Monday, August 15, 2011

Compressive Sensing Literature This Week

I am slowly catching up on several papers I have seen in the past few weeks. First there is a tutorial on compressed sensing taking place in Sarajevo at the end of October by Almir Mutapcic. Second, we have a an interesting presentation on improving the speed of testing chips for malicious hardware insertion.  

Here are two presentation made at IGARSS 11:


and  High Resolution SAR Imaging Using Random Pulse Timing by Dehong Liu

Then we have a few papers:

We consider the estimation of multiple room impulse responses from the simultaneous recording of several known sources. Existing techniques are restricted to the case where the number of sources is at most equal to the number of sensors. We relax this assumption in the case where the sources are known. To this aim, we propose statistical models of the filters associated with convex log-likelihoods, and we propose a convex optimization algorithm to solve the inverse problem with the resulting penalties. We provide a comparison between penalties via a set of experiments which shows that our method allows to speed up the recording process with a controlled quality tradeoff.

Secrecy using Compressive Sensing by Shweta Agrawal and Sriram Vishwanath. The abstract reads:
This paper uses the compressive sensing framework to establish secure physical layer communication over a Wyner wiretap channel. The idea, at its core, is simple - the paper shows that compressive sensing can exploit channel asymmetry so that a message, encoded as a sparse vector, is decodable with high probability at the legitimate receiver while it is impossible to decode it with high probability at the eavesdropper.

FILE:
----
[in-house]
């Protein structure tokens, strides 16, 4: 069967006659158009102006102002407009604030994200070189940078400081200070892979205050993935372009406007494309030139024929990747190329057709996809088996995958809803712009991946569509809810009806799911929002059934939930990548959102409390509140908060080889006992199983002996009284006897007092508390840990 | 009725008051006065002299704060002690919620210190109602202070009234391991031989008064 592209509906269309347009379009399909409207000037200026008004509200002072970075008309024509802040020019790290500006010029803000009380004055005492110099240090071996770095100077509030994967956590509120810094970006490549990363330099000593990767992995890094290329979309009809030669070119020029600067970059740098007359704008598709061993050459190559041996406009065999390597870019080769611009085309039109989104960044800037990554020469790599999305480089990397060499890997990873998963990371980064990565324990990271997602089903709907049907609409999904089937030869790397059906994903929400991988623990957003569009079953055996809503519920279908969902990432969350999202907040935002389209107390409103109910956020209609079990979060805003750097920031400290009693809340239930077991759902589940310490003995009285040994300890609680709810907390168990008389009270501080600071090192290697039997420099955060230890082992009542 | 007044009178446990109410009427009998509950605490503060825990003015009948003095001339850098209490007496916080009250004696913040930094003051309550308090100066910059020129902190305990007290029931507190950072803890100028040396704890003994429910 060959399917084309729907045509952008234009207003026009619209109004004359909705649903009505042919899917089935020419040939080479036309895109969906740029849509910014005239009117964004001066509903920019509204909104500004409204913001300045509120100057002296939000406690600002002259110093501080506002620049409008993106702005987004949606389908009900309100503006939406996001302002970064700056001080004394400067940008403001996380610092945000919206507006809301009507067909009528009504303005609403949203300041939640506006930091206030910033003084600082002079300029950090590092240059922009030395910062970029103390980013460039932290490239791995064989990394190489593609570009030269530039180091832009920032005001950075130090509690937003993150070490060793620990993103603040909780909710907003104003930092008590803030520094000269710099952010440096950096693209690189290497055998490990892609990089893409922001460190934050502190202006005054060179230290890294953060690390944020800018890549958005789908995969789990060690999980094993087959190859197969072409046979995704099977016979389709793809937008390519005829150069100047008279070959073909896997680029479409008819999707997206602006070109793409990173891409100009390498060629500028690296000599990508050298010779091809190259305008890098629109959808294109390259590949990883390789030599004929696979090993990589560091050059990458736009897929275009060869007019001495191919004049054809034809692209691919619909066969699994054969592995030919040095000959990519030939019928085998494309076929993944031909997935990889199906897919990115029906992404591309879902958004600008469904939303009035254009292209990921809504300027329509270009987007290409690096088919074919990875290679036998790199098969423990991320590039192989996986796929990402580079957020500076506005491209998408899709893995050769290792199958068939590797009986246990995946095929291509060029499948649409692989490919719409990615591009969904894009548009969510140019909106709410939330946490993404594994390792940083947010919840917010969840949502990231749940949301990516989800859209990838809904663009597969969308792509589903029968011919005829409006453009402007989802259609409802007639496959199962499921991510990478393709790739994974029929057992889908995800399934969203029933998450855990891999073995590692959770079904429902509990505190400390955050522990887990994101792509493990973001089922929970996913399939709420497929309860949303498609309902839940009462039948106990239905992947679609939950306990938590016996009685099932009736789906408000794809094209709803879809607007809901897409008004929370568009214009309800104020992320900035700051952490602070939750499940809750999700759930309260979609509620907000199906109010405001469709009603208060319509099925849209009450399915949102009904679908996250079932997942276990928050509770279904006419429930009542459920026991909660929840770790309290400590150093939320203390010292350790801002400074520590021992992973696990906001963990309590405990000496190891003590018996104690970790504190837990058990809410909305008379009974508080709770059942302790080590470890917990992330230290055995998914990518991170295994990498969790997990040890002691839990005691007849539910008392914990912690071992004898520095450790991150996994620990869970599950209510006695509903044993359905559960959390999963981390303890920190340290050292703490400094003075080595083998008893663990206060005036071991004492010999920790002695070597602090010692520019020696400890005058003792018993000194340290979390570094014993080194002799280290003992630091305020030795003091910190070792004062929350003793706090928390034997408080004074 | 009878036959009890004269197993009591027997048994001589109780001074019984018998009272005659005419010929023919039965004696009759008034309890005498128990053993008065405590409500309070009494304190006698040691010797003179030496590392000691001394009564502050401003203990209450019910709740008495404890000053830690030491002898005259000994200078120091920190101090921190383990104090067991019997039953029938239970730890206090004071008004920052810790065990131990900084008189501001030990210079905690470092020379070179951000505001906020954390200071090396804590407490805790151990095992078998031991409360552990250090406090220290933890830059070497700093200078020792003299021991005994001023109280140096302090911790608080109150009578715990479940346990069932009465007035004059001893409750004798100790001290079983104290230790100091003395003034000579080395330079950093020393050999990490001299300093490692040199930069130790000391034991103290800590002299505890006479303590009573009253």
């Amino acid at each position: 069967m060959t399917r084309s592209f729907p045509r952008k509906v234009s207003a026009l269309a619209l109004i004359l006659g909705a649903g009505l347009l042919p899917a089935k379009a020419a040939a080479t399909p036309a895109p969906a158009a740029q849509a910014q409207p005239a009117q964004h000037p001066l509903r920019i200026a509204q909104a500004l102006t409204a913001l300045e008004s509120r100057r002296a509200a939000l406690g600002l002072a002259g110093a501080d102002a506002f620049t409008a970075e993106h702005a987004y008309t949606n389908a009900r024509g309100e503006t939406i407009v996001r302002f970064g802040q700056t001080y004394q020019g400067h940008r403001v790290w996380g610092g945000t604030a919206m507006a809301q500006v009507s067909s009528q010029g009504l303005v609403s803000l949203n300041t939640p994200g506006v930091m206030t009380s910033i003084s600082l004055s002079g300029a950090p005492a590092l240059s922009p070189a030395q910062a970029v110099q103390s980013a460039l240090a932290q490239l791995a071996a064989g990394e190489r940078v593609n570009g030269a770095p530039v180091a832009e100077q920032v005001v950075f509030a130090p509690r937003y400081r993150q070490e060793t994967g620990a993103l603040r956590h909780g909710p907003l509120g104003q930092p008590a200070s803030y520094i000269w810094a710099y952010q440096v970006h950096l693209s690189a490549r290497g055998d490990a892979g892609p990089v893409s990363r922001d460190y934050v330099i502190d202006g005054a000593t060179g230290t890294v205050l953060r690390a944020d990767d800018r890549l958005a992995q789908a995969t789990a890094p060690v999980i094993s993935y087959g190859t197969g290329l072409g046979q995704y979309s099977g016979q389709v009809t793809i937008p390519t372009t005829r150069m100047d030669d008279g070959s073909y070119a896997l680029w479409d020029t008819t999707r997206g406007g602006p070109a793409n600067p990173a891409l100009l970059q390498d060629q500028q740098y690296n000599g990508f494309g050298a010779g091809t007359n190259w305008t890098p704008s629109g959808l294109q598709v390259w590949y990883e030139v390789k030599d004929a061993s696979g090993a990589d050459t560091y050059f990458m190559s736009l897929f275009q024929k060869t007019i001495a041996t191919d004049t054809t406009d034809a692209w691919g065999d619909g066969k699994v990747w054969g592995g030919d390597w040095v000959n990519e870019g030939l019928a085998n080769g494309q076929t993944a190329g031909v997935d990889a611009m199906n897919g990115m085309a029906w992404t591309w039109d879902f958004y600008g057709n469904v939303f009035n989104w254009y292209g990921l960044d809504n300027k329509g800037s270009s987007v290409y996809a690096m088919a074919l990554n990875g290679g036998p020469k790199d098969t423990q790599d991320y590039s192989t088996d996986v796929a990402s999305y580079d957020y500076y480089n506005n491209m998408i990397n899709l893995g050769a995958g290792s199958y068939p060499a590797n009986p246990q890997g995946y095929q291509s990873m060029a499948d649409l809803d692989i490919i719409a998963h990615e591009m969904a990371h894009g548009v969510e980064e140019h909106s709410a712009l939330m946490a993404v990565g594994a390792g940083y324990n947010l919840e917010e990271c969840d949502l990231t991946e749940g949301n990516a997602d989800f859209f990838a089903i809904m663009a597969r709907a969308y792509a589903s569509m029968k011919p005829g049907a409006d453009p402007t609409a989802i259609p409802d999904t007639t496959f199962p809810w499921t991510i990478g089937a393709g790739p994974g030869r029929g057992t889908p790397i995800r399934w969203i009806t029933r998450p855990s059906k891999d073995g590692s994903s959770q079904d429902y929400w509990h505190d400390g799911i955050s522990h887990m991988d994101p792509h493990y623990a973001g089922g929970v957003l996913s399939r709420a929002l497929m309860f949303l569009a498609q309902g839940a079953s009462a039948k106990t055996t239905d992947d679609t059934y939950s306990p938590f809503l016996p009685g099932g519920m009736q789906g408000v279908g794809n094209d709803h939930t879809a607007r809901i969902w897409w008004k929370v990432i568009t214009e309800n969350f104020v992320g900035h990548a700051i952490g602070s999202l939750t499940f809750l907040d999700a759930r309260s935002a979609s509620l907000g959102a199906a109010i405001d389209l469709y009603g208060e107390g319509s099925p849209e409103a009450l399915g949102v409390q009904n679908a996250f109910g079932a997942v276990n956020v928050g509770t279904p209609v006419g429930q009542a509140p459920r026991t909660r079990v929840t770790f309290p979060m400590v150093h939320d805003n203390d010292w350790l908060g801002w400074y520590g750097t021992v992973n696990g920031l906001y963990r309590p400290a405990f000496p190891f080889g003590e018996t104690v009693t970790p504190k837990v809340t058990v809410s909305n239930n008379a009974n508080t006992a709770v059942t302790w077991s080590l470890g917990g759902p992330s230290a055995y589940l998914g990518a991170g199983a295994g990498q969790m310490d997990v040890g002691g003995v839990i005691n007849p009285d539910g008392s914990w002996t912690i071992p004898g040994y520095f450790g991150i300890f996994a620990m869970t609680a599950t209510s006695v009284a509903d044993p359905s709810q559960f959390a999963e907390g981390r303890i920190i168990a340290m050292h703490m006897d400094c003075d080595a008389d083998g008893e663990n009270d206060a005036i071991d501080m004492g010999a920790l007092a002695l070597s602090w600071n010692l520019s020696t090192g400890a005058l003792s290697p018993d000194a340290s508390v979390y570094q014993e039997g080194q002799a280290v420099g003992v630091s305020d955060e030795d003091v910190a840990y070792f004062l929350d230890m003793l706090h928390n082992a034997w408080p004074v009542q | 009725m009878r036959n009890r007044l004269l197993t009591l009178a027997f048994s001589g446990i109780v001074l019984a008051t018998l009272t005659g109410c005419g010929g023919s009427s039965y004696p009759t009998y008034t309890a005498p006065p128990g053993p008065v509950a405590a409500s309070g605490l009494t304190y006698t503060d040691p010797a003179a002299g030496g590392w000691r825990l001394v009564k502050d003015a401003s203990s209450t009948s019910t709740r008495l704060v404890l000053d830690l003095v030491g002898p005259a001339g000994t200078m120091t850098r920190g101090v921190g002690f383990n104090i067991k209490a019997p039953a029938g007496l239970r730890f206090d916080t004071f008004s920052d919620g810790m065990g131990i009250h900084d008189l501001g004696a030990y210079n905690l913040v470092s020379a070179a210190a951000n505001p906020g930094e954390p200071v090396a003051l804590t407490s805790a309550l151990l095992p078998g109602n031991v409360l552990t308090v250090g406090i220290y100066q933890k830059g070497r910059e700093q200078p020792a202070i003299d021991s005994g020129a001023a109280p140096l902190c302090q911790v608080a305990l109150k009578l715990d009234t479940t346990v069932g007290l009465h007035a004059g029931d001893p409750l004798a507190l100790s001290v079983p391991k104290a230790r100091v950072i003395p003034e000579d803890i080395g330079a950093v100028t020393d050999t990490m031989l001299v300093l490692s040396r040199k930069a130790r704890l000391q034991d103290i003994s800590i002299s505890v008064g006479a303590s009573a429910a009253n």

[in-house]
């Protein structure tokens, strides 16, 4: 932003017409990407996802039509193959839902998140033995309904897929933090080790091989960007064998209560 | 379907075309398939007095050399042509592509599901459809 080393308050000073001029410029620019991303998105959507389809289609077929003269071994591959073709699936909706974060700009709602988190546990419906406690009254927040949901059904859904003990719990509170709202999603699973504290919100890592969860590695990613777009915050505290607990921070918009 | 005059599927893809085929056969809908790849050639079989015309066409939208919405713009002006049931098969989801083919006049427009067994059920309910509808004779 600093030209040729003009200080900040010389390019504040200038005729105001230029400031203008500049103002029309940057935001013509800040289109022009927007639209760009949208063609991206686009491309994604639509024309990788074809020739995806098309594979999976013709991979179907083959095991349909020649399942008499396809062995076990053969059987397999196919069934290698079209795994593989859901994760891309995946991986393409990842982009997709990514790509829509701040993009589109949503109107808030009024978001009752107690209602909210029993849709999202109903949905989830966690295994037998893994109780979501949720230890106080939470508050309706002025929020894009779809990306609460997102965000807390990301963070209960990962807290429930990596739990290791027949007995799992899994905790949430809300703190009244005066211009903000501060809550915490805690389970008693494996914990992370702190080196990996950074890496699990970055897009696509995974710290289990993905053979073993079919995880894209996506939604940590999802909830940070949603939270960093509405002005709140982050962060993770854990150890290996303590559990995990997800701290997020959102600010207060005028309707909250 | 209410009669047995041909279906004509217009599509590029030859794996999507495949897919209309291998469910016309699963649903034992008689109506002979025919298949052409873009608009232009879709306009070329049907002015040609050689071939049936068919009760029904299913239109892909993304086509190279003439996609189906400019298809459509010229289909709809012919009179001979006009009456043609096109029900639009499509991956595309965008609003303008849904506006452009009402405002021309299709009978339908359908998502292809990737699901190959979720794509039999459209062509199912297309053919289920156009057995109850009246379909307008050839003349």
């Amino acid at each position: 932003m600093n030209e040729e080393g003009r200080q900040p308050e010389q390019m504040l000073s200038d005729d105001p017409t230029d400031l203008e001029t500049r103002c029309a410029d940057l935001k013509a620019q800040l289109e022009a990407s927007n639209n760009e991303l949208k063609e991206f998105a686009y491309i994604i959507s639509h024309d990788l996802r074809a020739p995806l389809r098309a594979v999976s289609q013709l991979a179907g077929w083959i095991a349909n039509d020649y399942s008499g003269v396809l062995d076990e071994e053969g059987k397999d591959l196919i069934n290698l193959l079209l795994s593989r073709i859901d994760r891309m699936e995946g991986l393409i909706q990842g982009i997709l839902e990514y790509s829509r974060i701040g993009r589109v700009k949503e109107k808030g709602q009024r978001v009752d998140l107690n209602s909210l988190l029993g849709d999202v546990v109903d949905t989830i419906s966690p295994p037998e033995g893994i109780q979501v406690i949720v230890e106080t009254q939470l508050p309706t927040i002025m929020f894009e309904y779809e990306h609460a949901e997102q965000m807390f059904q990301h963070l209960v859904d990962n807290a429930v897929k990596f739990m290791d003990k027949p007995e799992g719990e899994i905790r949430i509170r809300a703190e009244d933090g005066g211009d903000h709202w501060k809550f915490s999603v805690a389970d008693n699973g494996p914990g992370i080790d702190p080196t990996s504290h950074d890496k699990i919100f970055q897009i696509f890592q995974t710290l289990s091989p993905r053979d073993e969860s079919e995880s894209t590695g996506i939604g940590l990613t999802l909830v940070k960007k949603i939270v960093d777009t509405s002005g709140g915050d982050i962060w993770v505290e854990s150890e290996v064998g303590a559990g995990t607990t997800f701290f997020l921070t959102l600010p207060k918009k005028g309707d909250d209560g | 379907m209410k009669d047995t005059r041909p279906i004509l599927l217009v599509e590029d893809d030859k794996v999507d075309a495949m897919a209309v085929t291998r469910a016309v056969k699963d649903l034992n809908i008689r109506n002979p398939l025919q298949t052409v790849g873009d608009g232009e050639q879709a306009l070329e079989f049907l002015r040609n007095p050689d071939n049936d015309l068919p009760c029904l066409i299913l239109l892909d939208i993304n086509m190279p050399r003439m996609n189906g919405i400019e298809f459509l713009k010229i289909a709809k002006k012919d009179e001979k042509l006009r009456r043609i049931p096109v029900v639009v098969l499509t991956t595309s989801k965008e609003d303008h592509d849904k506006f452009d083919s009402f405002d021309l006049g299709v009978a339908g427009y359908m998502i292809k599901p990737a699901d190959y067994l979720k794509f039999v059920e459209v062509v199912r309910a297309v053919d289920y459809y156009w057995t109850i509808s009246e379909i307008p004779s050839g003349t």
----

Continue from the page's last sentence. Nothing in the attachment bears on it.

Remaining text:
Real-time encoding and error-resilient wireless transmission of multimedia content require high processing and transmission power. This paper investigates the rate-distortion performance of video transmission over lossy wireless links for low-complexity multimedia sensing devices with a limited budget of available energy per video frame. An analytical/empirical model is developed to determine the received video quality when the overall energy allowed for both encoding and transmitting each frame of a video is fixed and the received data is affected by channel errors. The model is used to compare the received video quality, computation time, and energy consumption per frame of different wireless streaming systems. Furthermore, it is used to determine the optimal allocation of encoded video rate and channel encoding rate for a given available energy budget. The proposed model is then applied to compare the energy constrained wireless streaming performance of three encoders suitable for a wireless multimedia sensor network environment; H.264, motion JPEG (MJPEG) and our recently developed compressed sensing video encoder (CSV). Extensive results show that CSV, thanks to its low complexity, and to a video representation that is inherently resilient to channel errors, is able to deliver video at good quality (an SSIM value of 0.8) through lossy wireless networks with lower energy consumption per frame than competing encoders

We propose a low delay/complexity sensor system based on the combination of Shannon-Kotel’nikov mapping and compressed sensing (CS). The proposed system uses a 1:2 nonlinear analog coder on the CS measurements in the presence of channel noise. It is shown that the purely-analog system, used in conjunction with either maximum a-posteriori or minimum mean square error decoding, outperforms the following reference systems in terms of signal-to-distortion ratio: 1) a conventional CS system that assumes noiseless transmission, and 2) a CS-based system which accounts for channel noise during signal reconstruction. The proposed system is also shown to be advantageous in requiring fewer sensors than the reference systems.